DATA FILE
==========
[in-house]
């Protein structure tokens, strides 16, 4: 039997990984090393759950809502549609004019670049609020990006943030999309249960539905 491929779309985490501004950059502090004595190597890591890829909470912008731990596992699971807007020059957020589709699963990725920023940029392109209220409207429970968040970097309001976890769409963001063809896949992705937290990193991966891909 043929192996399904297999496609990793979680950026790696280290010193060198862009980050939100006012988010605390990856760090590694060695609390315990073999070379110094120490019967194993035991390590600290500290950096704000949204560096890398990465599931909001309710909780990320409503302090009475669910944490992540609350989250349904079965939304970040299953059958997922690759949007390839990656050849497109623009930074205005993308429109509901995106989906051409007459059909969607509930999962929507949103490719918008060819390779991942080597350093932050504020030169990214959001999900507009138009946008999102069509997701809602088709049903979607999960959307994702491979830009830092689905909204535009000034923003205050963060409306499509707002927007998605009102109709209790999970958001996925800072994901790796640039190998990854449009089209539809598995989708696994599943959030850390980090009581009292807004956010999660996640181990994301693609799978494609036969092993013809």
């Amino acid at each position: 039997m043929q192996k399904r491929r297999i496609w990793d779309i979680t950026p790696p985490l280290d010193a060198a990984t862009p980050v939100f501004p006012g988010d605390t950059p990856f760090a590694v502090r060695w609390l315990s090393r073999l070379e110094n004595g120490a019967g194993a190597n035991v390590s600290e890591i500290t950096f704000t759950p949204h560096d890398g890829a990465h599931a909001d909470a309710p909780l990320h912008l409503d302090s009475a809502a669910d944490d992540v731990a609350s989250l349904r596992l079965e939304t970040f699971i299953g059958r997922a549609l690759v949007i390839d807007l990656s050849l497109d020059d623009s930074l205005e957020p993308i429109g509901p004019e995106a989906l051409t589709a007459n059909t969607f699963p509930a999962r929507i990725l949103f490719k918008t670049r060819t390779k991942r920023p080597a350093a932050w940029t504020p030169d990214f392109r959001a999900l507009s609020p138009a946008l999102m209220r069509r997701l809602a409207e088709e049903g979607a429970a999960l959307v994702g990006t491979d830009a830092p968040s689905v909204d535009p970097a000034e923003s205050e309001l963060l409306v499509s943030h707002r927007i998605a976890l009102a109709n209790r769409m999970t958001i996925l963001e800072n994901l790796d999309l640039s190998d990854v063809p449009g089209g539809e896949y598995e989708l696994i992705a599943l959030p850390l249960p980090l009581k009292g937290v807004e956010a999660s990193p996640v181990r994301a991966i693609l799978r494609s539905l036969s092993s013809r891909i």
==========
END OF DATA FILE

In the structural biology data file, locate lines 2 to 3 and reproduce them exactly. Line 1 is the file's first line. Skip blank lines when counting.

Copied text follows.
């Protein structure tokens, strides 16, 4: 039997990984090393759950809502549609004019670049609020990006943030999309249960539905 491929779309985490501004950059502090004595190597890591890829909470912008731990596992699971807007020059957020589709699963990725920023940029392109209220409207429970968040970097309001976890769409963001063809896949992705937290990193991966891909 043929192996399904297999496609990793979680950026790696280290010193060198862009980050939100006012988010605390990856760090590694060695609390315990073999070379110094120490019967194993035991390590600290500290950096704000949204560096890398990465599931909001309710909780990320409503302090009475669910944490992540609350989250349904079965939304970040299953059958997922690759949007390839990656050849497109623009930074205005993308429109509901995106989906051409007459059909969607509930999962929507949103490719918008060819390779991942080597350093932050504020030169990214959001999900507009138009946008999102069509997701809602088709049903979607999960959307994702491979830009830092689905909204535009000034923003205050963060409306499509707002927007998605009102109709209790999970958001996925800072994901790796640039190998990854449009089209539809598995989708696994599943959030850390980090009581009292807004956010999660996640181990994301693609799978494609036969092993013809």
């Amino acid at each position: 039997m043929q192996k399904r491929r297999i496609w990793d779309i979680t950026p790696p985490l280290d010193a060198a990984t862009p980050v939100f501004p006012g988010d605390t950059p990856f760090a590694v502090r060695w609390l315990s090393r073999l070379e110094n004595g120490a019967g194993a190597n035991v390590s600290e890591i500290t950096f704000t759950p949204h560096d890398g890829a990465h599931a909001d909470a309710p909780l990320h912008l409503d302090s009475a809502a669910d944490d992540v731990a609350s989250l349904r596992l079965e939304t970040f699971i299953g059958r997922a549609l690759v949007i390839d807007l990656s050849l497109d020059d623009s930074l205005e957020p993308i429109g509901p004019e995106a989906l051409t589709a007459n059909t969607f699963p509930a999962r929507i990725l949103f490719k918008t670049r060819t390779k991942r920023p080597a350093a932050w940029t504020p030169d990214f392109r959001a999900l507009s609020p138009a946008l999102m209220r069509r997701l809602a409207e088709e049903g979607a429970a999960l959307v994702g990006t491979d830009a830092p968040s689905v909204d535009p970097a000034e923003s205050e309001l963060l409306v499509s943030h707002r927007i998605a976890l009102a109709n209790r769409m999970t958001i996925l963001e800072n994901l790796d999309l640039s190998d990854v063809p449009g089209g539809e896949y598995e989708l696994i992705a599943l959030p850390l249960p980090l009581k009292g937290v807004e956010a999660s990193p996640v181990r994301a991966i693609l799978r494609s539905l036969s092993s013809r891909i």